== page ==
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Leveraging Microsoft Azure as your disaster recovery/failover data center

Rand Morimoto | June 24, 2014
Using Azure Site Recovery (ASR) to replicate VMs to Azure.

So my step by steps:

Have a working Microsoft System Center Virtual Machine Manager (VMM) 2012R2 server and a HyperV host connected to Active Directory thatll be the basis of your on-premise virtual machine environment.

Within VMM, create a cloud and assign the HyperV host to that cloud

Right click the cloud and create a VM and place that VM on the HyperV host. Make sure the Property on the VM Operating System says it is Win2008 or higher that is supported by Azure. By default, VMs take on the OS property of undefined and thatll cause a failover later when you try to replicate the VM to Azure as Azure only wants replicas of Azure supported OSs. Also, when you create the VM, if you have the option, make sure it is a Generation 1 VM. Azure currently does not support Gen2 VMs and thatll trip you up.

Use an existing Azure Subscription account and login, or sign up for a free trial by going to this site and selecting try it now.

Within the Azure Portal screen, scroll down to Recovery Services (on the left menu), and click on Create a New Vault (this is where your VMs will be replicated to) which will bring up a Data Services / Recovery Services / Site Recovery Vault option, select Quick


For the name of the Vault, give it something youd remember, in my case, Ill call it RandsVault, and Ill choose the Region West US since Im in the Western United States, then click Create Vault

Once the Vault has been created, click on the Right Arrow next to the name of your vault. Under Setup Recovery, choose Between an on-premise site and Microsoft Azure so that you are telling the configuration settings that you are going to be replicating between your on-premise datacenter and Azure in the cloud.

You will now see a list of things you need to do which the first thing is to create a key exchange of certificates between Microsoft Azure and your VMM server.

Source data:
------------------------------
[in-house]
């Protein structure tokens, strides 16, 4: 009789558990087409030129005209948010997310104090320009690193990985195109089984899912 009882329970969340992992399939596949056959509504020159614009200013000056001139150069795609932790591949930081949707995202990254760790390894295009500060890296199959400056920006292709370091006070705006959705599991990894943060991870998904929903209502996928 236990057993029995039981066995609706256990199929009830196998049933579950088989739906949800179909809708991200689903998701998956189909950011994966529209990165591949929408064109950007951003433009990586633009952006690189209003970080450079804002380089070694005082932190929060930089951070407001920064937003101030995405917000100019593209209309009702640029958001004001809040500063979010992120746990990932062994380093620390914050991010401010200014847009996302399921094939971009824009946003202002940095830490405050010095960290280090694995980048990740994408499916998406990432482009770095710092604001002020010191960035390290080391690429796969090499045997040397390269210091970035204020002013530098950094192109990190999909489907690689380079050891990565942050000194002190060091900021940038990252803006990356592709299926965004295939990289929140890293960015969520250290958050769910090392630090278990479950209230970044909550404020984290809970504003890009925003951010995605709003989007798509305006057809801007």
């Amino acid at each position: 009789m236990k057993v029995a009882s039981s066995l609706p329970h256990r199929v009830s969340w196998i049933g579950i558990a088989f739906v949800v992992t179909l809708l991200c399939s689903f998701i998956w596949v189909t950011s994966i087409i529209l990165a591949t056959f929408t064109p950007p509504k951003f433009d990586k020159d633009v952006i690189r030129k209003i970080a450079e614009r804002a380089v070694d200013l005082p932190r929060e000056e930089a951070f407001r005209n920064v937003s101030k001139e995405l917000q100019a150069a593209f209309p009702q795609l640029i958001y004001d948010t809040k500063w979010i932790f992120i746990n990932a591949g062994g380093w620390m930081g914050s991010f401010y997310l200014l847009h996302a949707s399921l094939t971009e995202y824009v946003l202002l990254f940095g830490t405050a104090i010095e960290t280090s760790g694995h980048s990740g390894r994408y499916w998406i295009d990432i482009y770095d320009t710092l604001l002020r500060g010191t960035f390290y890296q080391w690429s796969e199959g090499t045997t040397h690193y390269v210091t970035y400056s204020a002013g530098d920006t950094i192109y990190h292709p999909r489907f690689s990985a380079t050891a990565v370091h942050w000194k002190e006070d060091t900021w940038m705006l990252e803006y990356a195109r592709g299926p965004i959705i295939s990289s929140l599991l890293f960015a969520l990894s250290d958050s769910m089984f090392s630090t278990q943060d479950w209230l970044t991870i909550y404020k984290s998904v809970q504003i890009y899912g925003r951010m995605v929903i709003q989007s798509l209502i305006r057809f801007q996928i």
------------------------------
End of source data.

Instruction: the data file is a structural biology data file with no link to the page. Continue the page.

From a Command Prompt, run: makecert.exe -r -pe -n CN=CertificateName -ss my -sr localmachine -eku -len 2048 -e 01/01/2016 CertificateName.cer that will create a self-signed certificate for your VMM host (the makecert.exe program can be found from a Visual Studio installation in the c:\Program Files\Windows Kits\?.?\bin\x64\ You can download a free copy of Visual Studio Express for Windows Desktops here. Note: Visual Studio is not used for anything else on this process, so you could install VS on a separate system, all you are looking to do is get a copy of the makecert.exe utility)

Export a PFX copy of the cert you just created by running MMC from a Command Prompt, doing a File Add/Remote Snap-in, choose Certificates for the Local Computer, and then browsing the Certificates Tree to Personal \ Certificates. Youll see the name of the certificate you just created. Right click the Certificate and choose Export, click Next, then choose Yes, export the private key, select Personal Information Exchange (PFX) and choose to include all certificates in the certification path if possible and choose Export all extended properties, the click Next. Click Password and choose a password, could be something simple like 123456, Click Next. Then select a name that you want to name this PFX file (in my case, Ill call it RandVaultExport, then click Finish to export the cert.


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